Thimphu was going to face another lockdown the way we had begun to take Covid-19 threats lightly. And it came Saturday evening after an eight-year-old boy tested positive on antigen test. Health officials and frontline workers launched contact tracing and testing swiftly in the zones. In case of more positive cases from the communities, which is now highly likely, we are in for a long and extended lockdown.
Surrendering our little freedom to lockdown is never easy. We know this from the past experiences but we must also deal with the problems that we created for ourselves. Even after long and constant endeavour to study the causes and the nature of the virus, we are yet to get our finger on it completely. From the little that we know, however, lockdowns have been found to be the most effective measure—disruptions besides—to contain the virus and its many strains from further spreading.
As we wait for the second mass vaccination programme, our best weapon to fight the virus is stringent health protocols. What we know is that even the second dose will not protect us fully from the virus. In schools, where the danger of community spread is high, safety measures cannot be compromised. Otherwise, schools can easily become transmission hotspots.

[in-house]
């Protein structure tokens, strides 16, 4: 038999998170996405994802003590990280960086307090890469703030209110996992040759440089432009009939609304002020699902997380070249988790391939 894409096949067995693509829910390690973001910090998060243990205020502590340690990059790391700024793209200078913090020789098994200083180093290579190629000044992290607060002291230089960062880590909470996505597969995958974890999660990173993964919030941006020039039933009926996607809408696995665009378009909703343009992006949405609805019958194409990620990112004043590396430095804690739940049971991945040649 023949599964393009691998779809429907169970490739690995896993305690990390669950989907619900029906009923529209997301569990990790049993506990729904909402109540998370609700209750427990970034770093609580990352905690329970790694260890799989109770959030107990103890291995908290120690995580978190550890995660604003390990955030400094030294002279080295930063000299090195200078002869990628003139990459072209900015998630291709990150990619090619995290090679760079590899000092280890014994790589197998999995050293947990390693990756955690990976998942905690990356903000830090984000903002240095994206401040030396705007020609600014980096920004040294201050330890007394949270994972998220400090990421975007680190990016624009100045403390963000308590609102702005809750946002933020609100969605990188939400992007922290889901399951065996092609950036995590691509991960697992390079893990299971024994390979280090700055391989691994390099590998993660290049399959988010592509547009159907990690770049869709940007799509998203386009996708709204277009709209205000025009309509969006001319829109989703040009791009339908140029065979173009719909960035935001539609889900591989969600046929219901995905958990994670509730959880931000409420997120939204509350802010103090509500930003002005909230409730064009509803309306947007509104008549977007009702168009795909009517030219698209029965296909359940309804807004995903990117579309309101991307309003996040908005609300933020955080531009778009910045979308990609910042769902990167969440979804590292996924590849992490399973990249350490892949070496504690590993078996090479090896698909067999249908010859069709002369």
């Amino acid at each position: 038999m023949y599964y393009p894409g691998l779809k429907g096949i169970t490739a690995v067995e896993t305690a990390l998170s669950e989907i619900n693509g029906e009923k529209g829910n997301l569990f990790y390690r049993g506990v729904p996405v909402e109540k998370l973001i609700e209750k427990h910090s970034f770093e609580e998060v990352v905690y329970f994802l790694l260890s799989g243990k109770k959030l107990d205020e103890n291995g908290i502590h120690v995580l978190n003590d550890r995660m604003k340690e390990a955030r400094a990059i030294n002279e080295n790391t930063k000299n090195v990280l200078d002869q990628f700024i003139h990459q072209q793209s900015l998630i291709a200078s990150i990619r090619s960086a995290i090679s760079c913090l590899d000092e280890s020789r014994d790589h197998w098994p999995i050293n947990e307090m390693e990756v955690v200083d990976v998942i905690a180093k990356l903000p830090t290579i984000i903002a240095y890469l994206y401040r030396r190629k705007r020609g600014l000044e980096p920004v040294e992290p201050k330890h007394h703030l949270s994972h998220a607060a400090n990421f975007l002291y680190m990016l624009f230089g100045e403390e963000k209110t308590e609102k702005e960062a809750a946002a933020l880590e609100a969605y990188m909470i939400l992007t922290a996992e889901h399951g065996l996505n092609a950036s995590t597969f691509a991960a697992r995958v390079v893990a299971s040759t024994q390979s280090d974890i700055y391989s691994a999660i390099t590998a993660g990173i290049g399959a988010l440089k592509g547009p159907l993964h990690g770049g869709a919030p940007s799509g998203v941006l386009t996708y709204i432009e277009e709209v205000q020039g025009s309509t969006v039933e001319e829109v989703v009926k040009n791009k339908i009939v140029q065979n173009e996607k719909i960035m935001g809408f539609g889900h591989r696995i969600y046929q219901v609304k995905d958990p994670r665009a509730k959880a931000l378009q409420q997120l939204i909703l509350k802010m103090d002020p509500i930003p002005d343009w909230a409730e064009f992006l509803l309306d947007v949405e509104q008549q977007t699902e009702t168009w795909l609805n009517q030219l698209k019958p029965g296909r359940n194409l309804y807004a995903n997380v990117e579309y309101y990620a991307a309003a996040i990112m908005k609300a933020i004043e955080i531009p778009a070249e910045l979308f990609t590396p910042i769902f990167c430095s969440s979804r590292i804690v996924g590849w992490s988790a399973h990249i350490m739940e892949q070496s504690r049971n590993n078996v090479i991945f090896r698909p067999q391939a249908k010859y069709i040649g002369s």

Health Minister Dechen Wangmo said last week more than 90 percent of children were in schools and that an outbreak in schools could be “very dangerous”. A positive antigen case that led to 72-hour lockdown in the capital was indeed from a school. We also know that protecting children from the virus remains a challenge for the education ministry. Efforts are being made to strengthen health and safety protocols in schools but clearly more needs to be done.
Because of the fast-spreading nature of the Delta variant and a lot more that we still do not know about the virus, there is a need for us to be stringent with safety measures and standards, by a very long shot. A lot, however, will depend on personal initiative. Breaching lockdown rules will put not only yourself in difficult circumstances, but also others in the community which can put tremendous pressure on our small health system.
The thing to remember is that we are facing a new challenge that is more dangerous than the ones we have seen and experienced.